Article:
Why Does the Gibbon say Phua? THE GIBBON IS the most agile of apes, swinging effortlessly through the high forest by its long powerful arms.Yet it is also the least human of the apes in appearance. Why then does it send its mournful cry "Phua, phua, phua" ringing through the great woods at sunset? For "Phua" is the Thai word for husband.
A Thai Folk Tale
To find the answer we must reject explanations about territorial calls, glottal sacs and other zoological nonsense, and cast ourselves back in time to those mythic days when gods and men were united by a bond of magic. Not all men of course, for it was only the forest hermits who truly had learned to commune with the deities. Dwelling in the deep vastness of the jungle, surrounded and protected by the beasts of the forest and the mighty spirits of the trees, rocks and waters, the esoteric meditation and oneness with nature of these souls of solitude so freed their minds of human sin that they could cross the magical bridge with the immortals.
One day, a great king of that time wished his son, Jantakorop, to study with the wisest of these hermits, who dwelt in a forest in the north of the kingdom, so that he too might learn the magic of the gods. Calling his son to him he said "I am sending you to study with the great hermit that you may learn from him the ways of the gods. Yet," he said, "you must obey his every command lest you bring disaster upon yourself and those you love."
"I shall do as you demand, father." said the loyal son. And so it came to pass that Jantakorop left the palace mounted upon his panoplied elephant and accompanied by a retinue of servants upon the very day and at the very hour chosen as auspicious by the royal seer. On bended knee he accepted his father's blessing and heeded again his admonition against disobeying the hermit.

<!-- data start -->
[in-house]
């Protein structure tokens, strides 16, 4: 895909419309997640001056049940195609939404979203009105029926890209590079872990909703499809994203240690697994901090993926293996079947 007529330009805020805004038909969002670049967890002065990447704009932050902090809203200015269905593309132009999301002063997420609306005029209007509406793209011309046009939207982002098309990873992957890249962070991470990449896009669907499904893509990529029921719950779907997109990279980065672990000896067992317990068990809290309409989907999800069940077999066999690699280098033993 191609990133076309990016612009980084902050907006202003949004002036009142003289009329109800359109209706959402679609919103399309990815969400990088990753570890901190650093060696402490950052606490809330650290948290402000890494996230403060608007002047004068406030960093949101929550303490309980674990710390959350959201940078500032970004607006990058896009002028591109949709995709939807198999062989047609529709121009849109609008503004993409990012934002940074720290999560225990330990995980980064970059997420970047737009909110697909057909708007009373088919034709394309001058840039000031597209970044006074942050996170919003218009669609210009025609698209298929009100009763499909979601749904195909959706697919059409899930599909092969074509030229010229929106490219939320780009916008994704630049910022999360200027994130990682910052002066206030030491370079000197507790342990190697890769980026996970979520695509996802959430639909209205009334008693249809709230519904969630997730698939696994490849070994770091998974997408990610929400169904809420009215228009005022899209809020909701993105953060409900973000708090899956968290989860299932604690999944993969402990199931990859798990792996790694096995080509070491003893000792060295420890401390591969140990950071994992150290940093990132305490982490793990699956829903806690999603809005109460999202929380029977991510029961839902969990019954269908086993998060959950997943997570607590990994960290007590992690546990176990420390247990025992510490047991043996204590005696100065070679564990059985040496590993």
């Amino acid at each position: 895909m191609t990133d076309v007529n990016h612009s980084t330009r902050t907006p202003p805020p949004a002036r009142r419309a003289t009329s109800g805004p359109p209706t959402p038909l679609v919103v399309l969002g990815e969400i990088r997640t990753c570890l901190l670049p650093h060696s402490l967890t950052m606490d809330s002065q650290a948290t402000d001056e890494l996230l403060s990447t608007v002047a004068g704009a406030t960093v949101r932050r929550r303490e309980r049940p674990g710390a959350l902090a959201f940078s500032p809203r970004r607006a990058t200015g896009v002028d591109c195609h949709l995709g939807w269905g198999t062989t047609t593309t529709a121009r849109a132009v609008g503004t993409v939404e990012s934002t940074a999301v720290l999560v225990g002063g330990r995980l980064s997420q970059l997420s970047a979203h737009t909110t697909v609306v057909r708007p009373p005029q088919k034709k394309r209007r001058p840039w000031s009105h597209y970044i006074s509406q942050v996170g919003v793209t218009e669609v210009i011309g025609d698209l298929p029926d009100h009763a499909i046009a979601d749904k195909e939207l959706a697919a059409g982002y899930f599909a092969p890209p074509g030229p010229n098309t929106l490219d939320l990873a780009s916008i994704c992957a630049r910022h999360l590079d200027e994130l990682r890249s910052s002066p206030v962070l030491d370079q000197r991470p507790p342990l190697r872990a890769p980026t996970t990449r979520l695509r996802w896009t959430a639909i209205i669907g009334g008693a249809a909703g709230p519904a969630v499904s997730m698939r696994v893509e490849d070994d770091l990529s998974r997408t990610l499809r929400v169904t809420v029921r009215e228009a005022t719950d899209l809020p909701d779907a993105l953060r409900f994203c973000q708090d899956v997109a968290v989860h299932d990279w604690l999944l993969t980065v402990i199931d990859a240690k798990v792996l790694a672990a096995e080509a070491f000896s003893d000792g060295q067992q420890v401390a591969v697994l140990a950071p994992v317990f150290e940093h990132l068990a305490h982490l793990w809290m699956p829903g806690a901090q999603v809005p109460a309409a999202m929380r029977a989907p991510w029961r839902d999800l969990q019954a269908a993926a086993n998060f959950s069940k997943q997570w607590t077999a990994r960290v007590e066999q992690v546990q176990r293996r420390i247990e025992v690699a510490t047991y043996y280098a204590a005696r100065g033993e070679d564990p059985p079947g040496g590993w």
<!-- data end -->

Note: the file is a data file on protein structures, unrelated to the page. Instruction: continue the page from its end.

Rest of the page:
After a long and arduous journey the prince and his royal train came to the forest where the hermit lived. Jantakorop dismissed his servants and bade them return to his father's palace. He hobbled his elephant and allowed it to browse freely in the forest, and joined the hermit in his lonely hut deep in the magical jungle.
The hermit taught the prince to live his life according to the turning of the seasons. In the cool winter they searched the forest for leaves, roots, bark and berries with which to make medicines, potions and infusions. When the days became hot and dry, the hermit taught Jantakorop magical spells and incantations and about the power of the heavens and how the rising and falling of the stars and planets might determine the fate of men. When the rains fell, and they could no longer leave the hut because of the rising waters of the flood, the hermit then taught the prince to focus his mind and meditate. It is said that the hermit imparted a lifetime of wisdom to the young prince in only one year.
The long days and the loneliness would have tired the prince had the hermit lived alone. Yet the sage had once been married and his wife, before her untimely death, had borne him a daughter, Mora. His tragic loss had persuaded the hermit to adopt his life of solitude and he had taken the infant with him into the forest. Many years later Mora had grown into a beautiful and attentive young woman. When the prince was tired she danced and sang to entertain him. When he was thirsty she brought him water and when he was hungry she brought him the bounty of the forest, bananas, mangosteens, durian, each in their season.
Finally, after a year of study, the hermit announced that his teaching was complete, and that Jantakorop was now free to return to his father. The young prince found his elephant happily browsing in the forest and equipped it with his howdah and all the other accoutrements. When he was ready to take his leave, he spoke to the hermit and his daughter, saying "You have both been kind to me and I shall miss each of you greatly, but I must now return to my father's side. I am sure that he will richly reward you for all that you have done and you shall live your lives in great honour."